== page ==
Benzodiazepine Receptor-Mediated “Anxiety” in Primates
During the past seven years, numerous investigations have demonstrated that the benzodiazepine receptor [in concert with an associated recognition site for GABA and a chloride ionophore] is involved in the antianxiety (anxiolytic) actions of a number of chemically unrelated substances such as the benzodiazepines, barbiturates, triazolopyridazines (e.g. CL 218,872), pyrazolopyridines (e.g. SQ 65,396), and ethanol (Skolnick and Paul, 1981). During the past three years, several compounds have been described which bind to benzodiazepine receptors with high affinities, and antagonize one or more of the pharmacologic actions of the benzodiazepines (Skolnick et al., 1982). The first of these benzodiazepine antagonists described was the ethyl ester of beta carboline-3-carboxylic acid (Tenen and Hirsch, 1980; Oakley and Jones, 1980). Although this compound was first postulated to be an endogenous ligand of the benzodiazepine receptor (Braestrup, et al., 1980), it is likely that this compound as well as the related beta carbolines extracted from human urine were formed during the isolation procedure employed (Squires, 1981). Nonetheless, these compounds have proven invaluable in both better defining the physiologic role(s) of the benzodiazepine receptor complex and providing a robust, chemically induced model of anxiety in primates.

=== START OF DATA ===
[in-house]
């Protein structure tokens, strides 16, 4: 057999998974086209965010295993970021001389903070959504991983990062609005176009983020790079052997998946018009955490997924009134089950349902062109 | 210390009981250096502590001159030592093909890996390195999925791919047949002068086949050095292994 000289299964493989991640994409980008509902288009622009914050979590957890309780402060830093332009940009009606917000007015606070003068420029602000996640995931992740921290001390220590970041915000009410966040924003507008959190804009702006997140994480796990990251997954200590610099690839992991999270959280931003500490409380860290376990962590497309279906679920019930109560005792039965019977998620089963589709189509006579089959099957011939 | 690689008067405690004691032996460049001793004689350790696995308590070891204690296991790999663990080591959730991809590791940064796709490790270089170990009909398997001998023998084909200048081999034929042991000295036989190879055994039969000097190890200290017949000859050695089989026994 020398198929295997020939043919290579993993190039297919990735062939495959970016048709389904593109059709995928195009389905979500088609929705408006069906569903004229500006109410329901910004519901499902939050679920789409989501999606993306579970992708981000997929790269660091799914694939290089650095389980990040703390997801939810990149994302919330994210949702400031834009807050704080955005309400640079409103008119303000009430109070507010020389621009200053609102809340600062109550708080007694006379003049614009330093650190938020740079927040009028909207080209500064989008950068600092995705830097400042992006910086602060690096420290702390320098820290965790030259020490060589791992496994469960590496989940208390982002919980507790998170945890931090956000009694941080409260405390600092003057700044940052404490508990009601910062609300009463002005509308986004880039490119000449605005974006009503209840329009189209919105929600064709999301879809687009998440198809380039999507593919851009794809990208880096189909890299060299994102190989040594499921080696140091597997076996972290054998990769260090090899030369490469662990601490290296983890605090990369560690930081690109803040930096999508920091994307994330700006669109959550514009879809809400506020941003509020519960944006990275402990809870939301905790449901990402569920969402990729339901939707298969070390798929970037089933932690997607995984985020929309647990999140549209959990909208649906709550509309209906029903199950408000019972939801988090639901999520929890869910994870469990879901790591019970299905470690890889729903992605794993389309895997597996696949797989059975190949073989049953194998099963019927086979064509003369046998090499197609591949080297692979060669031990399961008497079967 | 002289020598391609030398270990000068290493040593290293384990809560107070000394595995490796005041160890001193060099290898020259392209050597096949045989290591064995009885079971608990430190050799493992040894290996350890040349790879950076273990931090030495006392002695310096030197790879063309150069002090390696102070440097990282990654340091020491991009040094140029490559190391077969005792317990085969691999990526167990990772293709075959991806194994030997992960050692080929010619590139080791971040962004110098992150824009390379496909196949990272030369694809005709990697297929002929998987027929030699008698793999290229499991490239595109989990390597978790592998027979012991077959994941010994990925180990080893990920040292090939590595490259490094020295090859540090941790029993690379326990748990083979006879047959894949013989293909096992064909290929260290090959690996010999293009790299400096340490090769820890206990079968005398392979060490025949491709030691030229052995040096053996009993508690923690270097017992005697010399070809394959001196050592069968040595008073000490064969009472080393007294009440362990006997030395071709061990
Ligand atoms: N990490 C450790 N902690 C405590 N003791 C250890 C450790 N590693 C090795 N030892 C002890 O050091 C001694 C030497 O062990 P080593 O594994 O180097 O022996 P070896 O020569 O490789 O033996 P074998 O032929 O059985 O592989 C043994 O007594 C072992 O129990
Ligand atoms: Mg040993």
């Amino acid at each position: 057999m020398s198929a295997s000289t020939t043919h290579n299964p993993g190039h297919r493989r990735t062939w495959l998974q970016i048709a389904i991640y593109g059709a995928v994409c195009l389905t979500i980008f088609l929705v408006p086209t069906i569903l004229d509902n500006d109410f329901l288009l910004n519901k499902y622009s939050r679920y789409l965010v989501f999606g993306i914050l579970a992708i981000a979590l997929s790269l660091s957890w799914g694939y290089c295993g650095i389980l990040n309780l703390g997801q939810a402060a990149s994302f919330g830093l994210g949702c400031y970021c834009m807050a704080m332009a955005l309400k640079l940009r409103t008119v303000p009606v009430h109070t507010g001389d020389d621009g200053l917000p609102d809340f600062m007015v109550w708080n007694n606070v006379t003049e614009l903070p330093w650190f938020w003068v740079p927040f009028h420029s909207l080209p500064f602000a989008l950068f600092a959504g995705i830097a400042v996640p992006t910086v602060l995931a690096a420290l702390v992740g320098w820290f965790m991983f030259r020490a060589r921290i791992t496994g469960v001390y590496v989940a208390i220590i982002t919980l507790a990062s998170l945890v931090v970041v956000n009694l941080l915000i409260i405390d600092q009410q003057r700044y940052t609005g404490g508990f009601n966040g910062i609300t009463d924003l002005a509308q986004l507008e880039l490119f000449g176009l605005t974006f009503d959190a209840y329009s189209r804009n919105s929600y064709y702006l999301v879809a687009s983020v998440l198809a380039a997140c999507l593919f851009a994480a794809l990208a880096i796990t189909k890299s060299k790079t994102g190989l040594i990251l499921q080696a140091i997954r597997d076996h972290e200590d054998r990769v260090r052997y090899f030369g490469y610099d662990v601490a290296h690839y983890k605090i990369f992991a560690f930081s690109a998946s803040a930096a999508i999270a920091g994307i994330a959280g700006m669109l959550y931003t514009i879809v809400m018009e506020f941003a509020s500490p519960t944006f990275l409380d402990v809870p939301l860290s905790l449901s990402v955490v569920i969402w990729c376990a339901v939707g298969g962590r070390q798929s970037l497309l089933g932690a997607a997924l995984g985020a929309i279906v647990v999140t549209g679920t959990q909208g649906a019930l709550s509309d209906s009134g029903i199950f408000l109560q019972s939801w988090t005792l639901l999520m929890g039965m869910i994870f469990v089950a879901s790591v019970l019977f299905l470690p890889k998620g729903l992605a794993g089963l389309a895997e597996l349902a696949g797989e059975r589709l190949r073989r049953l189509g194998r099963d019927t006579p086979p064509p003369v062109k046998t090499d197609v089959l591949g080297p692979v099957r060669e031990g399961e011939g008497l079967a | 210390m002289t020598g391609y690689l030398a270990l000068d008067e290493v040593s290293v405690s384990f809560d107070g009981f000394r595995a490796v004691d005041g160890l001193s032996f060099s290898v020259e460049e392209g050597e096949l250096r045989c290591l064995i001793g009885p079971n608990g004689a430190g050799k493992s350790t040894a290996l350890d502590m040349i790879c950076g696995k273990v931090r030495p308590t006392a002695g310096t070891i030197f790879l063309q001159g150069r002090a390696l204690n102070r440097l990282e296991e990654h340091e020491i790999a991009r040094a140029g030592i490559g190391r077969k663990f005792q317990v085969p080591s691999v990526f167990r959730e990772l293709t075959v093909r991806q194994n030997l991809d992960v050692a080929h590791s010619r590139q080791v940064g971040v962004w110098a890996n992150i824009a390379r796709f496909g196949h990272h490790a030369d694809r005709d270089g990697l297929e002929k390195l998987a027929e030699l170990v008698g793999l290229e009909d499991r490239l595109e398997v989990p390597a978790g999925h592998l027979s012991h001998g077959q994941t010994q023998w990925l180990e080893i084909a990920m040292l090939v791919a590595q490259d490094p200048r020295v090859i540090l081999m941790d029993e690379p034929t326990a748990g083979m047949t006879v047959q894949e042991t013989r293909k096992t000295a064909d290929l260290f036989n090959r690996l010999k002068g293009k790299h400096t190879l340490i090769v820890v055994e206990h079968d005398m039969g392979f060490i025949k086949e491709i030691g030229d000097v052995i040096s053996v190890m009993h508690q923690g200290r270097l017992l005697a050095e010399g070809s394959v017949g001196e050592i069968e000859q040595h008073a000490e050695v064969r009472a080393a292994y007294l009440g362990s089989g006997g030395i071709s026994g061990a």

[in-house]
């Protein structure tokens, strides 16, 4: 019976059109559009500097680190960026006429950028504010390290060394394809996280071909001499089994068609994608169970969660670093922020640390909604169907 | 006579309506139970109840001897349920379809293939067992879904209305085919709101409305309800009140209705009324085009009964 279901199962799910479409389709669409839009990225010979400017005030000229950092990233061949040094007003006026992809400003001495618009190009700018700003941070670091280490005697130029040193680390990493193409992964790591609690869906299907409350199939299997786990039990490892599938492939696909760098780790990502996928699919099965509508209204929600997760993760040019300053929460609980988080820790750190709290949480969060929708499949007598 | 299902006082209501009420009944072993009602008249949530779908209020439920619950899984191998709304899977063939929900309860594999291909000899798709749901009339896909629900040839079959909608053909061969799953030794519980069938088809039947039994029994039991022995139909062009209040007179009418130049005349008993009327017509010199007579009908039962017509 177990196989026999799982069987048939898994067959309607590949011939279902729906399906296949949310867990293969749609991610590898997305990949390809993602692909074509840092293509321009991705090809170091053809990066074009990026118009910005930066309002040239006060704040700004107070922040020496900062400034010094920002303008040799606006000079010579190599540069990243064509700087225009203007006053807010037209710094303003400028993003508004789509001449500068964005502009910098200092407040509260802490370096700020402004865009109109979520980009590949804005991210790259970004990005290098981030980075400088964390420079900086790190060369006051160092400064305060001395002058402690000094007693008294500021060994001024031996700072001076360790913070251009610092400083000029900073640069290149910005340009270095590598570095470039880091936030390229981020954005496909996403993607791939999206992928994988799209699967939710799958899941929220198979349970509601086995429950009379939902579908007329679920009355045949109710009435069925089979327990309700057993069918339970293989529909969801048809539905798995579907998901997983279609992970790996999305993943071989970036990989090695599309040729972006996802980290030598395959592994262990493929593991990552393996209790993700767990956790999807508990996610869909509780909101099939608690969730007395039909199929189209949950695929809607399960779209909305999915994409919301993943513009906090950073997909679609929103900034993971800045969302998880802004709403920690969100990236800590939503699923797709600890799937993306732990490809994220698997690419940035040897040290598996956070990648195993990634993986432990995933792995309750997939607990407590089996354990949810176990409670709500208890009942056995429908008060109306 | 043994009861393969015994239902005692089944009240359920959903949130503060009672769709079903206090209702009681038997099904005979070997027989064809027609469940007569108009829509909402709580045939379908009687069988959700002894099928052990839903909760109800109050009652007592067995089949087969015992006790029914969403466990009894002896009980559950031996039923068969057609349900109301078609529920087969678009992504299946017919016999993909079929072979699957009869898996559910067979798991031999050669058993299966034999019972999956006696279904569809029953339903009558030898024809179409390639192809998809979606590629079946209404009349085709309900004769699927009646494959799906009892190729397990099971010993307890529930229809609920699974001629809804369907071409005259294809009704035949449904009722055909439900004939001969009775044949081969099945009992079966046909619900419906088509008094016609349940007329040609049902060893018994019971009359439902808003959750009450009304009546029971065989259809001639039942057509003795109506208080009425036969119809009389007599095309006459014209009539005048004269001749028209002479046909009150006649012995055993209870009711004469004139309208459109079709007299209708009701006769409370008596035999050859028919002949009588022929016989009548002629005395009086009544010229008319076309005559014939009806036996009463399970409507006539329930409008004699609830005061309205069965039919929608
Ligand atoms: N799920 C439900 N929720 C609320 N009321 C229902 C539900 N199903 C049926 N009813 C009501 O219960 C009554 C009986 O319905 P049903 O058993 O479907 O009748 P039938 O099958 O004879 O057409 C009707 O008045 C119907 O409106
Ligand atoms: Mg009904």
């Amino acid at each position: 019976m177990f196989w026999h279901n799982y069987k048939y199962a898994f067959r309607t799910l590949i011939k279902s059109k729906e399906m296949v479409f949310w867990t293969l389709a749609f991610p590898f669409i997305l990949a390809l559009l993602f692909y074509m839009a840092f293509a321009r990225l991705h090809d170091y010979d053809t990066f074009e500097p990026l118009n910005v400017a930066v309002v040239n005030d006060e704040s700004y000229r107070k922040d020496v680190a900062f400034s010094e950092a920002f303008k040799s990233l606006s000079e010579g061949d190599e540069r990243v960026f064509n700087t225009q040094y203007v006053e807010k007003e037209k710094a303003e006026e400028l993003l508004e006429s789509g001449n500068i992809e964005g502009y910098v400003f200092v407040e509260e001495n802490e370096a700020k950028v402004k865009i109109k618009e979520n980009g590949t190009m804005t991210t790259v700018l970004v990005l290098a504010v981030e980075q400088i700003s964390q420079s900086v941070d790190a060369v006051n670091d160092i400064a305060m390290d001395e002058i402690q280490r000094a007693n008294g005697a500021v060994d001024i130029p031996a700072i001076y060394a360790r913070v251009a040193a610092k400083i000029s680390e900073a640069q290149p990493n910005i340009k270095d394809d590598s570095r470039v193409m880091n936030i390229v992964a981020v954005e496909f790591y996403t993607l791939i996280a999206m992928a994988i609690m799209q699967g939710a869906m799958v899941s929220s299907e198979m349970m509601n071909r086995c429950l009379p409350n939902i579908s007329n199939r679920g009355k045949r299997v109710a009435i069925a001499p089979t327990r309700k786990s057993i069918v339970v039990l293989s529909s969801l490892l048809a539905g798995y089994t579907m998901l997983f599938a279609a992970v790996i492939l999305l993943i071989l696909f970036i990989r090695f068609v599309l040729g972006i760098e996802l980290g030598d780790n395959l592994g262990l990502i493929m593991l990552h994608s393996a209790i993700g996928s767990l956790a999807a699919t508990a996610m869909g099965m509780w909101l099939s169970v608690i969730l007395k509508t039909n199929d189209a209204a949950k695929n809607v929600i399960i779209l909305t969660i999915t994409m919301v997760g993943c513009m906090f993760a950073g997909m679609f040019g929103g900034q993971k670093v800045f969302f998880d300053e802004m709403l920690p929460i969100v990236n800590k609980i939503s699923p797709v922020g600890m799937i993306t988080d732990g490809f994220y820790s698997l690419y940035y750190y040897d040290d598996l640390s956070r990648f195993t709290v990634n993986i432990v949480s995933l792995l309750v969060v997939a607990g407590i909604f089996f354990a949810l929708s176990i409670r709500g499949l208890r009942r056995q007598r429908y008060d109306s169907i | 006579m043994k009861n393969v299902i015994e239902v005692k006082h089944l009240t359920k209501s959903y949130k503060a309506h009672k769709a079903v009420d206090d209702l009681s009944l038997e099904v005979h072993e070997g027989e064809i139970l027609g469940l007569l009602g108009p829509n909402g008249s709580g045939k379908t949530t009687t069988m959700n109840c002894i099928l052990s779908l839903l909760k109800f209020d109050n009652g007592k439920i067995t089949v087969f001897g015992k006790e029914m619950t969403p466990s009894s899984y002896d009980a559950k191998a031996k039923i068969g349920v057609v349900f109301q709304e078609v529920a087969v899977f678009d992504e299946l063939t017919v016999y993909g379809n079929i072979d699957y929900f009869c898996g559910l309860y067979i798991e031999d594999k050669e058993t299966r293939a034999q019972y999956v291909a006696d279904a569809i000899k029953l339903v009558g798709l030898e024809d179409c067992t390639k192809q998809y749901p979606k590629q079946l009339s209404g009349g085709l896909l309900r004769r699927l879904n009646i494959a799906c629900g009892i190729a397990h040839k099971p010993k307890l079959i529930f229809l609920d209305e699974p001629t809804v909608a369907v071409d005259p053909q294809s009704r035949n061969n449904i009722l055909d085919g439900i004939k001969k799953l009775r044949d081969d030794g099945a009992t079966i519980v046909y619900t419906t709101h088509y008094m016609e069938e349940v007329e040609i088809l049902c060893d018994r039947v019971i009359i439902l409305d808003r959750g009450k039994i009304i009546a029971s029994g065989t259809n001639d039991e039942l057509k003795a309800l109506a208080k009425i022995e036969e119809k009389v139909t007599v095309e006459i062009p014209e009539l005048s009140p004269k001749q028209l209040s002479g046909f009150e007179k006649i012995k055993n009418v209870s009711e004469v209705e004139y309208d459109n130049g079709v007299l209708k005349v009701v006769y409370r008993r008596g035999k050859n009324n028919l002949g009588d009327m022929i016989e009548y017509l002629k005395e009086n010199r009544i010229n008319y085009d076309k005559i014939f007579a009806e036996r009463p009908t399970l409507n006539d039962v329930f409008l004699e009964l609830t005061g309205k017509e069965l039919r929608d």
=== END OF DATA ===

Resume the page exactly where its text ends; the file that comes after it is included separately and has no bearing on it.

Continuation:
KeywordsEthyl Ester Acid Ethyl Ester Intrinsic Action Beta Endorphin Convulsant Action
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